Safety lessons in a virtual Bronx

Personal safety training at the Security Arena

Rising crime, especially in larger Swiss cities, has spawned a new industry – personal safety training.

This content was published on November 30, 2004 minutes

At the Security Arena in Winterthur, students learn to avoid becoming victims of crime.

The classes are held in a warehouse on a revamped industrial estate. For now, they are specifically geared towards the elderly and young women, but in fact, men are much more frequently victims of crime.

Markus Atzenweiler, manager of the Arena, says this is because they take more risks. “Men do not see themselves as victims. They are more likely to walk home on their own late at night, along deserted and narrow streets.”

Based on years of experience as a Zurich police officer, he believes that in 95 per cent of cases, people can avoid being hurt by behaving correctly.

The Arena project has the backing of the local police authorities, which frequently provide speakers for the training sessions.

More crime

With a total population of about 7.4 million, Switzerland has less urban crime than many other European cities. Even so, there is no room for complacency.

In 2003, there were 22,000 more thefts reported than in the previous year. There were also significant increases in the number of rapes, robberies and violent attacks. Break-ins increased by 8,000, and there were 5,000 more car thefts.

The Swiss are gradually catching onto the idea of installing alarms in their cars and homes, and there is increasing awareness of the problem of personal safety.

Securitas Direct International, a burglar alarm company, is tapping into this emerging market, and also providing the funding for the Security Arena, which opened its doors to the public in September.

Dark alleys

The training area looks like a movie set based on downtown New York. There’s a gloomy underpass, a bus shelter, a ticket machine and a cash dispenser – all prime locations for robberies and rapes.

A curtain flutters at an open window, where burglars have forced their way into a tenement house. In the background, New York skyscrapers light up the night sky.

Courses begin with an audiovisual show explaining the philosophy behind them. Students are taught how to try to avoid risks and, if they are caught in dangerous situations, how to take control.
Various scenarios unfold in this creepy setting, with actors playing the roles of criminals, and course participants acting as “victims”.

A man is robbed at gunpoint. A young woman is followed home through a dark underpass, and approached by a stranger, who addresses her in a threatening manner. Another attack takes place at a deserted bus shelter.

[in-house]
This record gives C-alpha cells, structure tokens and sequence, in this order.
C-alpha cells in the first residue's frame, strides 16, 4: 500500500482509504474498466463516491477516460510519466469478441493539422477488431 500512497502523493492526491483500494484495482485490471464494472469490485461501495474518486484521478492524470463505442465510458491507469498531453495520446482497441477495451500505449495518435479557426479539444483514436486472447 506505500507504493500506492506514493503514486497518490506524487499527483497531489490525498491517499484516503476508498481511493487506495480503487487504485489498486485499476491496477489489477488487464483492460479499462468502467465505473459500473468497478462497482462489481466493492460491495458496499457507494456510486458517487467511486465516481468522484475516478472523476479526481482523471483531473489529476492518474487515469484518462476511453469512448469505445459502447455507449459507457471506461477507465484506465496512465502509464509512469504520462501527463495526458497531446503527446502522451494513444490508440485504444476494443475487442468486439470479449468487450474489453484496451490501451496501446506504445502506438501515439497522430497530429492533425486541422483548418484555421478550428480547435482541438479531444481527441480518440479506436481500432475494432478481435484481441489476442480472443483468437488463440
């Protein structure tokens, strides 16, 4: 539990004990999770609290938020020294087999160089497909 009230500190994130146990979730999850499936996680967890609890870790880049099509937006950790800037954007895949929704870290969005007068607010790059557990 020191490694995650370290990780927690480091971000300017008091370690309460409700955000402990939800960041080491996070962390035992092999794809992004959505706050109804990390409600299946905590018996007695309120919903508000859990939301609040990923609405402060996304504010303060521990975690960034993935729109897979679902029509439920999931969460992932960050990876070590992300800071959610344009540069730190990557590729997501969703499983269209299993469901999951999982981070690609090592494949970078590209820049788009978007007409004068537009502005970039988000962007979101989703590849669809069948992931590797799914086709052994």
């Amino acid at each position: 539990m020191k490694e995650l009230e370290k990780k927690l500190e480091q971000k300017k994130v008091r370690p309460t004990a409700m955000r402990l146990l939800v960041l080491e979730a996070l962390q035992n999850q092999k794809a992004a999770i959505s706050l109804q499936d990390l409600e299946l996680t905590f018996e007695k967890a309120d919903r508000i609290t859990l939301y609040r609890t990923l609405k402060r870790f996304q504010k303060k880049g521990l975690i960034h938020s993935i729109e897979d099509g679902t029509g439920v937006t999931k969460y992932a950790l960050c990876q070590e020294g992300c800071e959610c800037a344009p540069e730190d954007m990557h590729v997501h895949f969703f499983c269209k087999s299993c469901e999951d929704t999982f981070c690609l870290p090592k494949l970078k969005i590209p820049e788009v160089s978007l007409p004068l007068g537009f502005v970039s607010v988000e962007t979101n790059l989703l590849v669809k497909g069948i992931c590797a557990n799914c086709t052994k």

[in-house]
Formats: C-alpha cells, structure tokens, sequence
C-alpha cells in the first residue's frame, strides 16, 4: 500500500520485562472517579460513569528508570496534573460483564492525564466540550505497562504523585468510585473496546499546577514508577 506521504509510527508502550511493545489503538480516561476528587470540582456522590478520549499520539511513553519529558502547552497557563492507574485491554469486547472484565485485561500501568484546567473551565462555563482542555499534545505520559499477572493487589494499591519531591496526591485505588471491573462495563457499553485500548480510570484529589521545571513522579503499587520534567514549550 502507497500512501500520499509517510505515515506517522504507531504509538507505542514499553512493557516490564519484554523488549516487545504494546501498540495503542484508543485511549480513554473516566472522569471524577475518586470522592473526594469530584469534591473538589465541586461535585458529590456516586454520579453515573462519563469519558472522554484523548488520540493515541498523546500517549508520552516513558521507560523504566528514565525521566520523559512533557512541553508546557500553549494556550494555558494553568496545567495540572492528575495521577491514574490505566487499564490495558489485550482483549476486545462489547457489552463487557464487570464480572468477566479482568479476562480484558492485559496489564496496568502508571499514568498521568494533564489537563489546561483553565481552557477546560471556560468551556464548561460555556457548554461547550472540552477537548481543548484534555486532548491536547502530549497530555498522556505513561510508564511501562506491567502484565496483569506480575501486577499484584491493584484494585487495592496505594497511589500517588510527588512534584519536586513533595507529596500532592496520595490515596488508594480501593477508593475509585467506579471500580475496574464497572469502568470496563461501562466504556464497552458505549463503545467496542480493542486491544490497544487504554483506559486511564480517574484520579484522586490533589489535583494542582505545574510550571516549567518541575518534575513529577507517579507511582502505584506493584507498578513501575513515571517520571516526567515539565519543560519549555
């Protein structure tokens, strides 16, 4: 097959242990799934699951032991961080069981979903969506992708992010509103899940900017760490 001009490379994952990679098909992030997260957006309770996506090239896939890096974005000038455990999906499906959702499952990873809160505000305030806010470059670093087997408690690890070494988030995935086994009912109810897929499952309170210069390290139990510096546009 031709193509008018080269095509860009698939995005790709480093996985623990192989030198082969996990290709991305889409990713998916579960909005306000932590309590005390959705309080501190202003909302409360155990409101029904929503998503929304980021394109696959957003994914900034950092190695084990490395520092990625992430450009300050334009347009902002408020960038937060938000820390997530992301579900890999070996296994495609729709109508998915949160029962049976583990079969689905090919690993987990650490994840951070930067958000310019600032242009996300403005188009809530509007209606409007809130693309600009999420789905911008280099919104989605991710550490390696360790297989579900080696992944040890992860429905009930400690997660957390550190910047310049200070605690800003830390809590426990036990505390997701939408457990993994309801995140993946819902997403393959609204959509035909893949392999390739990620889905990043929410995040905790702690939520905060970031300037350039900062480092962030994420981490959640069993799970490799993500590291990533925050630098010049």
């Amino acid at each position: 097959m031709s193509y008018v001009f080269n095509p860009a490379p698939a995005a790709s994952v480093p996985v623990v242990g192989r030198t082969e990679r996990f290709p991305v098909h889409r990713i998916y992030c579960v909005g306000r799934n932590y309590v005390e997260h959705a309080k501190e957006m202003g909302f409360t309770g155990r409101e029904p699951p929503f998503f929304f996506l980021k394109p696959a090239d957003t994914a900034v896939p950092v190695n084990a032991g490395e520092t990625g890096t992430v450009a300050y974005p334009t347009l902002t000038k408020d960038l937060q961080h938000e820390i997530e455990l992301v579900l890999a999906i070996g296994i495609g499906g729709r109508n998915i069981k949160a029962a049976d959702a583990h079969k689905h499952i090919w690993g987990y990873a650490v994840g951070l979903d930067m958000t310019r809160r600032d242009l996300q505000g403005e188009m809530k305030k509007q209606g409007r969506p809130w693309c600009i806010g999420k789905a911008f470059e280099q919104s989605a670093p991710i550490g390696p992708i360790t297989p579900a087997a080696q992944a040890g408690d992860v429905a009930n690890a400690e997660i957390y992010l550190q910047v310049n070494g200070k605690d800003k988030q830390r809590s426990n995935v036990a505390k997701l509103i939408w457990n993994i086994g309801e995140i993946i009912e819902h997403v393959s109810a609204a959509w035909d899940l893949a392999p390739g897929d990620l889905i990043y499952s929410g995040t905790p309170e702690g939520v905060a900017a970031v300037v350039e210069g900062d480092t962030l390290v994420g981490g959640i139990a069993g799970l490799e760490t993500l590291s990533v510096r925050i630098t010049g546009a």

Dealing with danger

Atzenweiler says there is always a moment of fear-induced paralysis. “This moment of fear must be overcome. Victims must learn to consciously deal with the danger.”

The ex-policeman is full of good advice. Making a loud noise can catch the attacker off guard. Running away is another good option.

Atzenweiler points out that, in cases of armed robbery, victims often react without thinking, trying to wrest the gun off their attacker. He demonstrates the preferred approach, talking calmly to the robber and surrendering the money to avoid injury.

“It’s all about self confidence, looking in the eye of the attacker, showing you are not afraid.”

Luc Sergy, the president of the Security Arena, sees it as a cat and mouse game. “You have to try to get inside the mind of the criminal, if you want to get out of the situation safely.” He speaks from experience. Sergy was the chief bodyguard at the Swiss embassy in Beirut during the Lebanese war.

Sergy and Atzenweiler are now planning to expand the range of courses, focusing on safety at the workplace, as well as work relationship problems such as bullying and sexual harassment.

swissinfo, Julie Hunt in Winterthur

Key facts

2003 crime figures -
187 murders
547 rapes
6,732 cases of grievous bodily harm
9370 cases of robbery and embezzlement

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In brief

As violent crime increases in Swiss cities, people are becoming increasingly aware of the need for lessons in personal safety.

The new Security Arena in Winterthur does not teach self-defence, but how to take control in dangerous situations.

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